Publications / Corporate Advisory
WHO SHOULD READ THIS
- Fund managers (international and Australian), compliance professionals, custodians and trustees.
THINGS YOU NEED TO KNOW
- Asian Region Funds Passport, is due to commence in 2017, providing streamlined access for fund managers across Asia.
- The Australian Government plans to legislate two new collective investment vehicles which are recognisable to, and user-friendly for, overseas investors.
WHAT YOU NEED TO DO
- Consider Australia as the jurisdiction from which to deliver your (or your clients’) funds management capability across Asia.
International funds management capabilities
The Australian funds management industry is going global. At least that is the promise of the Australian Government with the announcement of the creation of two new collective investment vehicles (CIVs). By creating vehicles which are acceptable to overseas, especially Asian, investors, the Australian government hopes to create opportunities across Asia for fund managers, including international fund managers, based in Australia.
A particular driving force for these vehicles has been the Asian Region Funds Passport, which is due to commence in 2017. The Passport is designed to break down regulatory barriers to fund managers operating across the Asian region. The initial signatories are Japan, Korea, Thailand, Australia and New Zealand, with further countries able to join in the future
Financial services in Australia
With A$2.6 trillion under management, the financial services industry is Australia’s largest industry, and one of the largest pools of contestable funds in the world. Its growth is in part due to Australia’s mandated retirement savings scheme (known as superannuation, or ‘super’).
While many international observers might recognise Australia as a strong exporter of resources and agricultural produce, education and tourism, the Australian financial services industry is heavily underweight in terms of its export potential.
Part of the blame for this is that Australian regulation has tended to blaze its own trail and often not followed international norms and standards. The landmark ‘Murray Report’ into the Australian financial system recently recommended Australian ‘policy makers should avoid adopting unique Australian regulatory approaches that are inconsistent with international practice’.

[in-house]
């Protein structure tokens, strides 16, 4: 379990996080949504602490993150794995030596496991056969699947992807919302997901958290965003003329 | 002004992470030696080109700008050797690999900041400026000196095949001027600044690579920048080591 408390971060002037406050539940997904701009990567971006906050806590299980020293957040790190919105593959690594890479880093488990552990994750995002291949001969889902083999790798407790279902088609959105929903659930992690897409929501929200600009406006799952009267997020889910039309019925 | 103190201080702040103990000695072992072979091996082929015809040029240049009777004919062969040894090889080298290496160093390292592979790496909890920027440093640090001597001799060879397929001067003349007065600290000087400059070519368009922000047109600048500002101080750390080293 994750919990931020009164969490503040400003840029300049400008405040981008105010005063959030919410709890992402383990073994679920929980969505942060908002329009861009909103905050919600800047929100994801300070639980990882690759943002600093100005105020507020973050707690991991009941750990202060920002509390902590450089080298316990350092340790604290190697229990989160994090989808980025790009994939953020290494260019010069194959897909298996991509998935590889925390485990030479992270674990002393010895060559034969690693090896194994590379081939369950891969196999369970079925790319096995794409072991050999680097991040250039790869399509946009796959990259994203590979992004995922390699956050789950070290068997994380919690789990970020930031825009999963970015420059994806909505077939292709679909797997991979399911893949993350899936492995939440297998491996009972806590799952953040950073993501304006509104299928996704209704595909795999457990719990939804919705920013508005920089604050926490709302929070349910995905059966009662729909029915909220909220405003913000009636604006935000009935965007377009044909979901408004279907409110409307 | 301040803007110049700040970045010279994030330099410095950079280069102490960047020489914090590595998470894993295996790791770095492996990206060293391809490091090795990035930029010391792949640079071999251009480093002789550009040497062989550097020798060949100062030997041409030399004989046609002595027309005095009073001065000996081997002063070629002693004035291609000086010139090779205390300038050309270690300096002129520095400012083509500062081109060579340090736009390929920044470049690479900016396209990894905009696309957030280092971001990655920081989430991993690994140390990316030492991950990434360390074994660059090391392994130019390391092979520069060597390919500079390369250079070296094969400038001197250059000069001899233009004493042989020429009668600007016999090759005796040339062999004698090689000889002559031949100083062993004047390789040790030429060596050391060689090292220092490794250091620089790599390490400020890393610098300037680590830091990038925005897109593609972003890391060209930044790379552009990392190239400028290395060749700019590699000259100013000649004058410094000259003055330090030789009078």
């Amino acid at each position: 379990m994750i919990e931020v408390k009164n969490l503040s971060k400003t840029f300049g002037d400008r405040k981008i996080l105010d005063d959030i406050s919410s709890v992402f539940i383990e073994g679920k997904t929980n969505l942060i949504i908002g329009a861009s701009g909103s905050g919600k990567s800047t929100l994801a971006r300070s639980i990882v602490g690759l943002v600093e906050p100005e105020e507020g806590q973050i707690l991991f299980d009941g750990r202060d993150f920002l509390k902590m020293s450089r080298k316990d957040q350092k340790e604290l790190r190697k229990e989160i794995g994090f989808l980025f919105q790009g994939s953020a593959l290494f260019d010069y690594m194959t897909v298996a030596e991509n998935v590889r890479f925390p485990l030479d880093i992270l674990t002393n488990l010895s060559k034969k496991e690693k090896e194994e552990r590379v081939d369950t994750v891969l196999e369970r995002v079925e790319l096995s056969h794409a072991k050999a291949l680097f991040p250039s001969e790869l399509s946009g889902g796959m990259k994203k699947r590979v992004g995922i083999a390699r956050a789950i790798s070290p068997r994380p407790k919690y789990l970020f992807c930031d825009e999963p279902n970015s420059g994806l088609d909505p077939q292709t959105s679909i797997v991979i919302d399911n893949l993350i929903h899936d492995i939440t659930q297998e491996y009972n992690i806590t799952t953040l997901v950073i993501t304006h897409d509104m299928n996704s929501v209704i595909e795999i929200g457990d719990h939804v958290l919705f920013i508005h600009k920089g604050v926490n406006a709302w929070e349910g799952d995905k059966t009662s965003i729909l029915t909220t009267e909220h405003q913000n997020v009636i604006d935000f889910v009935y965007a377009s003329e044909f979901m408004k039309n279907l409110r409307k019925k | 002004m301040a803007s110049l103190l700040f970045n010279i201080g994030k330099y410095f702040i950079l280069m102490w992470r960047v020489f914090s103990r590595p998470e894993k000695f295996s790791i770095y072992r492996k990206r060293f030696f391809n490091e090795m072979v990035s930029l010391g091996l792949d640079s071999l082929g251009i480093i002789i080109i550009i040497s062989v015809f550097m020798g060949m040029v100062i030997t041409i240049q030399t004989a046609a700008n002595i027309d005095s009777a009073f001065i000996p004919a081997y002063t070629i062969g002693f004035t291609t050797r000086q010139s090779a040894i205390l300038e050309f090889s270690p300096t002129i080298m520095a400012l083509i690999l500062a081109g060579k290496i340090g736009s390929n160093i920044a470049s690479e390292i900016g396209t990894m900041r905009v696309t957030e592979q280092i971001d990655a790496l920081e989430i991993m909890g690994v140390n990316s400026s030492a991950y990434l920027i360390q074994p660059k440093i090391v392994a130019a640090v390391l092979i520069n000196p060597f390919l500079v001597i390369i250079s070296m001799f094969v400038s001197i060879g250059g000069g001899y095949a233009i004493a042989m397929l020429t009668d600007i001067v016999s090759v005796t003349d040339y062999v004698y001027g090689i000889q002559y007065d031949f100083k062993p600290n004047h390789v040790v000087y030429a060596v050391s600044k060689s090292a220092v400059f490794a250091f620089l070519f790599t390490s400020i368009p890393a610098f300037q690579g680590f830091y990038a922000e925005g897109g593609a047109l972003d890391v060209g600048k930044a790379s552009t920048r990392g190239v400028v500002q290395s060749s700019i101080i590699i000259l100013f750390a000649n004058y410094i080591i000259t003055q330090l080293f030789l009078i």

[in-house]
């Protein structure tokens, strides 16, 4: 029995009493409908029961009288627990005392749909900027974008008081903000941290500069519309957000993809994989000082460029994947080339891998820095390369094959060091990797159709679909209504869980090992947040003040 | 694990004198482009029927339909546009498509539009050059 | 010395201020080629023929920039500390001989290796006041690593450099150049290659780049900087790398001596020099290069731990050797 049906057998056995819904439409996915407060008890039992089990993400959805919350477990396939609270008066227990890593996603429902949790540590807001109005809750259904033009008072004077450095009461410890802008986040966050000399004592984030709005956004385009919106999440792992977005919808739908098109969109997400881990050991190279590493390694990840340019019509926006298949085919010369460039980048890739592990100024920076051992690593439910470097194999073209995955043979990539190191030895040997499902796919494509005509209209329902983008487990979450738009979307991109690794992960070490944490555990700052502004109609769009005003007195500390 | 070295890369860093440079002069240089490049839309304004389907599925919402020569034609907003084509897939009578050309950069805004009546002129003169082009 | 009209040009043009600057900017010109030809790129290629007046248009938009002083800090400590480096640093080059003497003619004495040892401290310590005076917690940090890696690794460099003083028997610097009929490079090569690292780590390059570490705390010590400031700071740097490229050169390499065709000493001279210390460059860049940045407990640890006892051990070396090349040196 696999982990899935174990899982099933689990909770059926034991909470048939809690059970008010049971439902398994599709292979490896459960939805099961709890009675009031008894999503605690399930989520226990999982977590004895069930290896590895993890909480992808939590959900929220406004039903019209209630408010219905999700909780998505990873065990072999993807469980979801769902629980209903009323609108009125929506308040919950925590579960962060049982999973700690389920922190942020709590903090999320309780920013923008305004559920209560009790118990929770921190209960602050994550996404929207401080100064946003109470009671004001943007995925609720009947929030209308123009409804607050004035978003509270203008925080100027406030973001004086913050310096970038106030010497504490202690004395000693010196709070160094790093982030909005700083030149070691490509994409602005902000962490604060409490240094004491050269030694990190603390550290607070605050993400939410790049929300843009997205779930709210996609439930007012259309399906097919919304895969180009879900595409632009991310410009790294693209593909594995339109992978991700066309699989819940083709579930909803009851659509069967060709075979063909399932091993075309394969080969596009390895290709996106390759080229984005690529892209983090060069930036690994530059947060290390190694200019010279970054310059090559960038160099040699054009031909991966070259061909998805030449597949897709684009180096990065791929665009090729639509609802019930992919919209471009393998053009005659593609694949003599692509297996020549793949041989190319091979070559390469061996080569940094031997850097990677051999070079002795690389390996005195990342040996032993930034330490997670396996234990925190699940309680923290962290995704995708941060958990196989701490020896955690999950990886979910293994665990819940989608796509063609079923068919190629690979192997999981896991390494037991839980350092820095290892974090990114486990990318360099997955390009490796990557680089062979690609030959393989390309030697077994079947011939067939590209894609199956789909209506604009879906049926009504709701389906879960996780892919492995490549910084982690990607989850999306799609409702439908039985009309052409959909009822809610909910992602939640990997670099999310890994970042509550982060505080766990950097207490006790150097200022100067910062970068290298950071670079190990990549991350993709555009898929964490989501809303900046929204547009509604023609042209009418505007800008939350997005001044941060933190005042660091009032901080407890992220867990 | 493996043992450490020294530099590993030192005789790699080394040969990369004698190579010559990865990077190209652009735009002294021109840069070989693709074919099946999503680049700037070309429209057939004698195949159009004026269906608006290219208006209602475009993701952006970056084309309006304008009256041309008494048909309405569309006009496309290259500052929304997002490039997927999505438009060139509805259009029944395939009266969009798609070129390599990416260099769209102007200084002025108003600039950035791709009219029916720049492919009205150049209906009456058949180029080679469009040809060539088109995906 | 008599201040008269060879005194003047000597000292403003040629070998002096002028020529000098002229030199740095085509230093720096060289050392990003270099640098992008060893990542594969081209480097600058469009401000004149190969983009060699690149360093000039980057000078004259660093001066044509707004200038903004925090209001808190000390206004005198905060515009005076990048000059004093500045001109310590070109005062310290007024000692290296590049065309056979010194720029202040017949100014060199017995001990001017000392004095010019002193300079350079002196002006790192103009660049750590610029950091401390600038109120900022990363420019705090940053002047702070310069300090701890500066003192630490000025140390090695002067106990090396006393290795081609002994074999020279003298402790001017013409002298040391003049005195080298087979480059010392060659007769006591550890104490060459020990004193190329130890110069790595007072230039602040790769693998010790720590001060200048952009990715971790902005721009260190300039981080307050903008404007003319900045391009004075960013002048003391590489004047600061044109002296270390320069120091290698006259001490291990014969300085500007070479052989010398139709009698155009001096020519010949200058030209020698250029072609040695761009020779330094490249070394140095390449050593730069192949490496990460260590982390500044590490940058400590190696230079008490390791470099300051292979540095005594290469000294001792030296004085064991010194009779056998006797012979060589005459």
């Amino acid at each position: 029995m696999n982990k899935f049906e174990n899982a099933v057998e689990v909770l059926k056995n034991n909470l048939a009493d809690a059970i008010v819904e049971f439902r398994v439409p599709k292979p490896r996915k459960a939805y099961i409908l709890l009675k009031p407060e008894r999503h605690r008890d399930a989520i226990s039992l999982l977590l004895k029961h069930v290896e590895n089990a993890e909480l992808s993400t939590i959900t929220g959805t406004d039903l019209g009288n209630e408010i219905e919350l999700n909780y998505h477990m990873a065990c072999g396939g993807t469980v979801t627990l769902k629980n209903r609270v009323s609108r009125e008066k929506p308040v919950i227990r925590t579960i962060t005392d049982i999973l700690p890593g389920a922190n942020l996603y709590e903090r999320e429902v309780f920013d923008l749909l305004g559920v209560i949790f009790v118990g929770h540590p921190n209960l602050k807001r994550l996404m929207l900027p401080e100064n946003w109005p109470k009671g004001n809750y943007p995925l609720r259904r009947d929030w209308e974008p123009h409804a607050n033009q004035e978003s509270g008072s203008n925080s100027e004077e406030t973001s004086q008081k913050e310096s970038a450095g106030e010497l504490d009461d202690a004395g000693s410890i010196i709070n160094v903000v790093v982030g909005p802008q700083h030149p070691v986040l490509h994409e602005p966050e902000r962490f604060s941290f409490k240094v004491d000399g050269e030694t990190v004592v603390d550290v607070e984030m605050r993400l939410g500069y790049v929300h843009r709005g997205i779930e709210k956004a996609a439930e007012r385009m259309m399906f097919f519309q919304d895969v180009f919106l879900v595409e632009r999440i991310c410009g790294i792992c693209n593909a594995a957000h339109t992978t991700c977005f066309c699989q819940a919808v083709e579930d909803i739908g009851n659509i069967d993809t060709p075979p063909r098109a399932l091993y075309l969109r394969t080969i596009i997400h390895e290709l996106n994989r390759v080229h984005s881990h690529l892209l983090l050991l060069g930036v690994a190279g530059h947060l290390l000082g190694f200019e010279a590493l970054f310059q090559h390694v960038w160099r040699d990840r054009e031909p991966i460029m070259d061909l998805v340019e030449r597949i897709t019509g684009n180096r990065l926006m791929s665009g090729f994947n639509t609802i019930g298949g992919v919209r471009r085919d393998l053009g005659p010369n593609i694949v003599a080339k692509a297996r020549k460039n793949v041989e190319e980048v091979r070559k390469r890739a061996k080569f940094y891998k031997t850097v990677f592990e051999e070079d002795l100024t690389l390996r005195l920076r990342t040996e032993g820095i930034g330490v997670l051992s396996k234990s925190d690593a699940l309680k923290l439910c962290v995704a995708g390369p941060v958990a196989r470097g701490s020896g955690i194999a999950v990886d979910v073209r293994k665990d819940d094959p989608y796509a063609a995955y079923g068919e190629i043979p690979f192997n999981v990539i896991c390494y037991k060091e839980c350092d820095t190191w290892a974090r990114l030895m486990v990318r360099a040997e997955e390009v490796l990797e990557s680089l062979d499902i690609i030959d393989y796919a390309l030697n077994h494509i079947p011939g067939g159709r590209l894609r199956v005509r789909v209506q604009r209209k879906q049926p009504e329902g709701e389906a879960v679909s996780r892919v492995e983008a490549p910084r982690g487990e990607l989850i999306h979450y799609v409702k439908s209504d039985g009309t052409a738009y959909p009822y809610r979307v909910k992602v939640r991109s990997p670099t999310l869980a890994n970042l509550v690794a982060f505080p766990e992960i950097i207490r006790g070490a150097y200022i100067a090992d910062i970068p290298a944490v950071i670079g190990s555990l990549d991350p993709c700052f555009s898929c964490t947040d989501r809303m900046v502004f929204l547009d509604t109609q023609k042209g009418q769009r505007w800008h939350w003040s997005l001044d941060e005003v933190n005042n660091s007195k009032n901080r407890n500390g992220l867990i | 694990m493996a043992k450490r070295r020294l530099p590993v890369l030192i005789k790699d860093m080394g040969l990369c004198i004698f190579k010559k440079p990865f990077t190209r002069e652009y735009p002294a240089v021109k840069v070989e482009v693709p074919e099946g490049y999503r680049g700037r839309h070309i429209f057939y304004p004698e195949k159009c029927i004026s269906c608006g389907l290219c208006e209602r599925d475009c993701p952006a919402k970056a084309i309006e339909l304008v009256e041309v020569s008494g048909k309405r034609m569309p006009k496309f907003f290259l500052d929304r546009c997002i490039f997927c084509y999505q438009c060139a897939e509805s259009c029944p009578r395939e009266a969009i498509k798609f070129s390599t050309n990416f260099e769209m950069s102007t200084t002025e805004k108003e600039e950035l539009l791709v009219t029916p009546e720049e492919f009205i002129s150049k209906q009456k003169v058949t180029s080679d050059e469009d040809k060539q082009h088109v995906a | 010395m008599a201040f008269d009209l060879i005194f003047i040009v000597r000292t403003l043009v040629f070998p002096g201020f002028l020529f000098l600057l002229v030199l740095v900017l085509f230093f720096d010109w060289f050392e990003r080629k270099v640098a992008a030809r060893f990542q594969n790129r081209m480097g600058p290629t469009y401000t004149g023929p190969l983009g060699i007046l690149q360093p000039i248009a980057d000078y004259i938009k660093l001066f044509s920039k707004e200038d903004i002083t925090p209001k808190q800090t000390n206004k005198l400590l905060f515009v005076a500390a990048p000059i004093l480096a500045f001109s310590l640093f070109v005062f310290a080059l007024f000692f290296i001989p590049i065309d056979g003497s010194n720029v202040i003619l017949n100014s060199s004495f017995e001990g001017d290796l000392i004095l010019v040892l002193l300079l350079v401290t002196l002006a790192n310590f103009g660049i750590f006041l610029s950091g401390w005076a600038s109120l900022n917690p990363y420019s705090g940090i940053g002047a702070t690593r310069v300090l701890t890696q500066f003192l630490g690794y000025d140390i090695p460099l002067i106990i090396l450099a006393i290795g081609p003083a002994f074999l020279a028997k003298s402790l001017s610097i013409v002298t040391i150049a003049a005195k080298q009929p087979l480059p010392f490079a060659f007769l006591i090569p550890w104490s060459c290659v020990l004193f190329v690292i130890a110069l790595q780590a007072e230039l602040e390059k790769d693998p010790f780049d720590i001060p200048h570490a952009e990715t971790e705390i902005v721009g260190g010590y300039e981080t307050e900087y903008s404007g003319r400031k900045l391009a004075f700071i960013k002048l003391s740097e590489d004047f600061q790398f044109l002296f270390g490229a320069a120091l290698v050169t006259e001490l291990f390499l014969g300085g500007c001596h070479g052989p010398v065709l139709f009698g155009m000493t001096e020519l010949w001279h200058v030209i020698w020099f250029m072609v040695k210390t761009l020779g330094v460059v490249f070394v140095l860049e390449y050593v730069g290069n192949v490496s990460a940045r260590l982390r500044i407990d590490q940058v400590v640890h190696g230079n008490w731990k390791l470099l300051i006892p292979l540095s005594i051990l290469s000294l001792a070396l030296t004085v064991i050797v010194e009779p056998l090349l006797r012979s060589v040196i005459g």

End of the road for the traditional unit trust?
One concrete recommendation was the creation of investment vehicles which are recognisable to international investors. The government has obliged and it is planned that an Australian corporate CIV will be introduced on or after 1 July 2017, followed by a limited partnership CIV in 2018.
The unit trust has been the dominant passive investment vehicle in Australia for many years, for two main reasons. Firstly, they are generally flow through vehicles for tax purposes, which means that investors with different tax profiles (for instance, companies, pension funds, individuals) can invest together, but will be taxed according to their respective tax status. Secondly, they are generally not subject to any rules on the types of investments they can make, or the size of those investments (to retain the flow through status there are some rules, such as the investments must be passive, and there must be a suitable spread of investors). It is proposed that the new CIVs will also have these characteristics.
While the unit trust can be extremely flexible, it can also be complex.
If the new CIVs prove to be simpler and more attractive vehicles for investors and fund managers alike, the unit trust may find it has stiff competition going forward. However, given the vast number of legacy products, and the fact most Australian investors have a good understanding of the unit trust, the unit trust still has a major role to play in the Australian funds management environment.
Proposed changes to the withholding tax regime for CIVs
To complement the proposed new CIV structures, and the Australian Government’s broader drive to increase Australia’s competitiveness in the finance sector, a number of proposals have been put to consultation by the Australian Treasury department to reform Australia’s withholding tax (WHT) regime.
Very briefly, Australia currently levies a withholding tax on certain payments from Australian entities to non-residents. The rates of withholding tax differ depending on the character of the payment, the residency of the recipient, and characteristics of the Australian entity. It can be a complex system to apply in practice, which is commonly believed to put off international investors.
One of the proposed reforms to the WHT regime is to reduce all withholding taxes to 5% for payments from CIVs (both Autralia’s traditional unit trust structures and the new CIVs discussed above). The Treasury is considering limiting the 5% WHT rate to Asia Region Passport Funds, but it remains possible that the proposed, much simpler, WHT regime will apply to all Australian CIVs (although, possibly at a higher rate, such as 10%). While there may be a cost to revenue, it is hoped that the reduced WHT will increase Australian competitiveness in the international financial markets.
Focus covers legal and technical issues in a general way. It is not designed to express opinions on specific cases. Focus is intended for information purposes only and should not be regarded as legal advice. Further advice should be obtained before taking action on any issue dealt with in this publication.